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AUGUSTA, Maine — Inmates in Maine’s state prisons are more likely to be sexually assaulted than those in most other correctional facilities around the U.S., a recent Department of Justice report suggests.

The Maine State Prison in Warren was one of eight facilities from among 463 visited by Department of Justice officials in which the rate of sexual assault was significantly higher than the national average. Those assaults, according to DOJ, are perpetrated by other inmates and prison staff.

State prison officials are working to change that poor record in response to the federal Prison Rape Elimination Act, or PREA, of 2003, and to a report prompted by the law earlier this year that featured survey data of 81,566 inmates nationwide. Also, in May, the Obama administration began pushing a zero-tolerance approach for sexual assault in prisons.

Inmates at the Maine State Prison and the Maine Correctional Center in Windham were surveyed between 2007 and 2009 for the report.

In the 2007 survey at the Maine Correctional Center, 173 of an estimated 650 inmates were asked about sexual assaults and unwanted sexual advances, responding using a computer touch screen that maintained confidentiality. The overall rate of sexual assault — including inmate-on-inmate, staff-on-inmate and inmate-on-staff — was found to be 5.6 percent, compared with a national rate of 4.5 percent, according to Allen Beck, senior statistical advisor at the federal Bureau of Justice Statistics.

“If the data are restricted to inmate-on-inmate sexual victimization,” Beck reported, “the Maine facility rate was 4.4 percent, compared with a national rate of 2.1 percent.”

The 2008-2009 survey of 143 of about 950 prisoners at the Maine State Prison found an overall rate of 9.9 percent sexual victimization rate. The corresponding national rate was 4.4 percent, Beck said. If limited to inmate-on-inmate assaults, the rate at the facility was 5.9 percent, compared to a national rate of 2.1 percent.

Beck said both surveys were found to have high rates of statistical accuracy. Comparing the sampling process to a presidential preference poll, Beck said, “This is actually better,” because larger numbers were sampled and because mathematical formulas and historical data confirmed the accuracy.

The survey included 10 questions each for men and women inmates about various sexual acts. Each question started with one of the following two phrases: “During the last 12 months, did another inmate use physical force to make you …?” or “Did another inmate, without using physical force, pressure you or make your feel that you had to …?”

The survey found that nationally, most sexual assaults occurred in the first 24 hours of a victim’s incarceration and occurred between 6 p.m. and midnight.

Corrections Commissioner Joseph Ponte, who has been overseeing state prisons in Maine since 2011, said he had not been able to review the raw data that came from the inmate surveys conducted in Maine.

“I don’t know if it’s accurate,” he said of the DOJ report. “You just have to take the data for what it is.”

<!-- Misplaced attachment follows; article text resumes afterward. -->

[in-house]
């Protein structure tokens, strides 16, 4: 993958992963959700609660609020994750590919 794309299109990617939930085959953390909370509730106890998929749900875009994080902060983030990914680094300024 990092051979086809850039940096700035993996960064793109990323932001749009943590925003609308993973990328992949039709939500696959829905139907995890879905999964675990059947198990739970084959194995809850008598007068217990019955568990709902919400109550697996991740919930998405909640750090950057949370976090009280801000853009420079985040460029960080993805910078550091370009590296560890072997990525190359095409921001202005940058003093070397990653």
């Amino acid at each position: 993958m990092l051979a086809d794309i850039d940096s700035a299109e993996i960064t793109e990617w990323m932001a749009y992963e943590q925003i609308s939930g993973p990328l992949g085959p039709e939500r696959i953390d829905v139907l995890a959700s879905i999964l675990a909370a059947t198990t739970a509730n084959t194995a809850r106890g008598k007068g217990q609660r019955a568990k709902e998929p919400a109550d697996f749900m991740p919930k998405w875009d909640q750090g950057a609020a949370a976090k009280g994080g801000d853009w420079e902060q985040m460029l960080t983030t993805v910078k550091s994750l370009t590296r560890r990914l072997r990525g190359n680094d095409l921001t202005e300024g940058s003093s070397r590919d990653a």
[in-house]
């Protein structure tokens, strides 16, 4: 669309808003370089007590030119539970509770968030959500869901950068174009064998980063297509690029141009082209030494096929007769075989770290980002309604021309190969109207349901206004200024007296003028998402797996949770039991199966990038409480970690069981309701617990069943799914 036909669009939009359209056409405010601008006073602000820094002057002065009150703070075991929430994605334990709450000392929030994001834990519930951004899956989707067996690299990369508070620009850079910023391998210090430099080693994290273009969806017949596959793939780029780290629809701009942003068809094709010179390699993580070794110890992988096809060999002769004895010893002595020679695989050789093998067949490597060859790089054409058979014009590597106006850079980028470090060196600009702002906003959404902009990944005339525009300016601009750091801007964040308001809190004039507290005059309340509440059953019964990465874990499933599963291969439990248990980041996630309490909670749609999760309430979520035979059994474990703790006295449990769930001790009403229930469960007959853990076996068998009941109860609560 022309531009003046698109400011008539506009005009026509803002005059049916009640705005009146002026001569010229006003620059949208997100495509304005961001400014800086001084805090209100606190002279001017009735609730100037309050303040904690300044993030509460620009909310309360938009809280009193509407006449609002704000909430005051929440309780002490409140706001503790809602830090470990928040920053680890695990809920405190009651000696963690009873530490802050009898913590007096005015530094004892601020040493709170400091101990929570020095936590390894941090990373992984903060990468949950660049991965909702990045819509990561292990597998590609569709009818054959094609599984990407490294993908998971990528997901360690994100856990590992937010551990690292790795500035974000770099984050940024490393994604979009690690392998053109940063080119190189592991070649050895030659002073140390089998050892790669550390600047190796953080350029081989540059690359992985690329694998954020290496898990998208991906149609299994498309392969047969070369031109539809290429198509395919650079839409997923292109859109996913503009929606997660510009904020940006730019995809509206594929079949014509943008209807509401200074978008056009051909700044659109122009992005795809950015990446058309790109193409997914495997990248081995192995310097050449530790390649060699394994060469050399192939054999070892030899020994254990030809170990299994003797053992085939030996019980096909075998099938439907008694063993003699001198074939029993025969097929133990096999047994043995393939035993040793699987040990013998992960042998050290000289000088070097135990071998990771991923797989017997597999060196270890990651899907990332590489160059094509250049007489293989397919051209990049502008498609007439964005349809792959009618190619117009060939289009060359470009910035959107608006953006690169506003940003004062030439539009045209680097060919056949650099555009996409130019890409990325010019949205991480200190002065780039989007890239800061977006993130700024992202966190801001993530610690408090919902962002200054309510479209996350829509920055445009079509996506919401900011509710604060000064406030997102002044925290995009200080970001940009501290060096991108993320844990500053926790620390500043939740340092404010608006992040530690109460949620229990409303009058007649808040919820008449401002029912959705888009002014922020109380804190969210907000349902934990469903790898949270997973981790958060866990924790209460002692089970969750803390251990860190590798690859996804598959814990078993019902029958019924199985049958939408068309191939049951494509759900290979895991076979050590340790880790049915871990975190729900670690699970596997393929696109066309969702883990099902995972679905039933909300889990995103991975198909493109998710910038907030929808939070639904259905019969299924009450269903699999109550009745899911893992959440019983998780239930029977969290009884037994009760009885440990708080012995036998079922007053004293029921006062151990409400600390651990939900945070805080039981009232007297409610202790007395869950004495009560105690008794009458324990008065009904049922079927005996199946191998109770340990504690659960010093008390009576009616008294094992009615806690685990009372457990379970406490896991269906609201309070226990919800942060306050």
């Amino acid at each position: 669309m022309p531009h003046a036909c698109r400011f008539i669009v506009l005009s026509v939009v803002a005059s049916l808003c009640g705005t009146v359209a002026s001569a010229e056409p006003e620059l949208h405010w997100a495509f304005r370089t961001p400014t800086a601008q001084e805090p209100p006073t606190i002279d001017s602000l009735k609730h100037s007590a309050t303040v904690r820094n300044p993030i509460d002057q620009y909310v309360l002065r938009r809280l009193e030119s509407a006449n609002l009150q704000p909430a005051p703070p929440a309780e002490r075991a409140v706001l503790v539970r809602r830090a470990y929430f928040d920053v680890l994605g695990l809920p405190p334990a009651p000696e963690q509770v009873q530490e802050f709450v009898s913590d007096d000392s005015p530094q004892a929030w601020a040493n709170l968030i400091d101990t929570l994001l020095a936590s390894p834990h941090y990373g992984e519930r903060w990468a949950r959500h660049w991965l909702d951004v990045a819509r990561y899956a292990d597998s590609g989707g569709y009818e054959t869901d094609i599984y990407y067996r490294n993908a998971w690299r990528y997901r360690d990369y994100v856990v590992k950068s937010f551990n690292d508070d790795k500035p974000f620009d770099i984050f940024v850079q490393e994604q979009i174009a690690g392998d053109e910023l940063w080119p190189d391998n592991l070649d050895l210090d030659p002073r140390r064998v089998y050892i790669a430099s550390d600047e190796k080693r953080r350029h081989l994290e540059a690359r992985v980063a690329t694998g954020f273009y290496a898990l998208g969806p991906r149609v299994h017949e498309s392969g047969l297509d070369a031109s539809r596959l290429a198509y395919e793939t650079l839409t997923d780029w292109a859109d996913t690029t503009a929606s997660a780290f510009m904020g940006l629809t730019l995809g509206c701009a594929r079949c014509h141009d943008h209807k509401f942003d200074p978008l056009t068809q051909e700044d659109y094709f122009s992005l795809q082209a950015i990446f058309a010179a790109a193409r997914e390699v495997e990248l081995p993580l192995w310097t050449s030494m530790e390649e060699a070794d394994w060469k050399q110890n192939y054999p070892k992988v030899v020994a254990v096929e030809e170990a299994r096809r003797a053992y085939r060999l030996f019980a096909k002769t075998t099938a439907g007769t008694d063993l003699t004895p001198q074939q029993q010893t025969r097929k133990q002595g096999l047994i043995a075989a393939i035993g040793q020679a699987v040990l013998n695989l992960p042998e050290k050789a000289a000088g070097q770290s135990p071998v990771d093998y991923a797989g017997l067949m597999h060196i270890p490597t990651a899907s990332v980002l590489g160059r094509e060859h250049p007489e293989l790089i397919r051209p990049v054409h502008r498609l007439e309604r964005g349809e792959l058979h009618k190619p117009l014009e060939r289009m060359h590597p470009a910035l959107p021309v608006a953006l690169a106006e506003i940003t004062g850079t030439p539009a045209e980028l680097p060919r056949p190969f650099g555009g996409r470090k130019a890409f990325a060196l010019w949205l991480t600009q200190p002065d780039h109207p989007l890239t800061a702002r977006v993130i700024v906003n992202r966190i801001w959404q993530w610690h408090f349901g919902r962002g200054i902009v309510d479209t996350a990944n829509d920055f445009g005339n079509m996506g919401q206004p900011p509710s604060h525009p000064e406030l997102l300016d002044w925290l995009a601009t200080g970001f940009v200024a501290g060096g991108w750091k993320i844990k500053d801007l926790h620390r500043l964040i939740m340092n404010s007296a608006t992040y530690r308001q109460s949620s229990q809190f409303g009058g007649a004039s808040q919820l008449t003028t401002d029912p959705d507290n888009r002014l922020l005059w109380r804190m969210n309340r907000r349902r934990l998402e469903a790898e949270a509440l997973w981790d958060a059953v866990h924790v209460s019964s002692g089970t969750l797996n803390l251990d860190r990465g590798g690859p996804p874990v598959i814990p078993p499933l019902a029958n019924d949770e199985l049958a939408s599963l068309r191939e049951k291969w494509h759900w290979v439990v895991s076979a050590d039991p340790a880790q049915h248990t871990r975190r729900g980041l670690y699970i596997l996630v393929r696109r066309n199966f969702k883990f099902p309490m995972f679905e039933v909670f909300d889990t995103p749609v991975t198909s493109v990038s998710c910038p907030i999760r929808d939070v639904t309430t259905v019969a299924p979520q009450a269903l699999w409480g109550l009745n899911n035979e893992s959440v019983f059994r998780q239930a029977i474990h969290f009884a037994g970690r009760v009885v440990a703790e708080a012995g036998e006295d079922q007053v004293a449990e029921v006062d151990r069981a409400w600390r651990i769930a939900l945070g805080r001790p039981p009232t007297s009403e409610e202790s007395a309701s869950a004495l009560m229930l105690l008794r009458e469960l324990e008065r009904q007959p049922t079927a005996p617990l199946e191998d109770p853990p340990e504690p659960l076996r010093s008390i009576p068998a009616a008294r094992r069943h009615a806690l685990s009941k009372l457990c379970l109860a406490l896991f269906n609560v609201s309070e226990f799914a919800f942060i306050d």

In Maine, any sexual contact between inmates and between staff and inmates is prohibited, and officials assume any such contact is not consensual. Maine also does not tabulate complaints from inmates of sexual assault at the hands of other prisoners or by staff, Ponte said, nor does it keep easily retrievable lists of criminal charges that followed such complaints.

“We’re just not collecting data in a sophisticated way,” he said, “but we probably should.”

The commissioner also noted that there is a range of complaints. Some fall into the petty category, he said, such as when an inmate claims a guard groped him during a pat-down search.

Better data will come as part of a $545,000 PREA grant to the state, Ponte said.

The grant is paying for a PREA coordinator at the Corrections Department, new information technology infrastructure and software, an outside consultant to review the culture at Maine State Prison to bring it into compliance with PREA, and a screening process which Ponte hopes will identify likely perpetrators and victims when they enter the facility, thereby allowing administrators to house them accordingly.

All states have until August to comply with PREA.

“Ten years ago, it was an untalked about topic,” Ponte said of rape in prison. Many prison officials viewed it as an inevitability, and incidents often were not reported. In those days, he said, “An assault was an assault,” and so a punch was not differentiated from a sexual attack.

That attitude changed with PREA, he said.

“It’s clearly an area that we’ve put a lot of attention and focus on,” he said, and improvements will come.

Stan Moody, who served as prison chaplain at Maine State Prison from 2008 to 2009, paints a different picture.

Though he gives Ponte high marks for making changes in the culture by moving staff and prisoners to different parts of the facility, Moody described a system he likened to “a mini Mafia.” Inmates were beholden to some staff members as their “kids,” and lower in the hierarchy, inmates were beholden to other inmates as their “kids.” Sexual favors and drugs were the currency in this power structure, he said.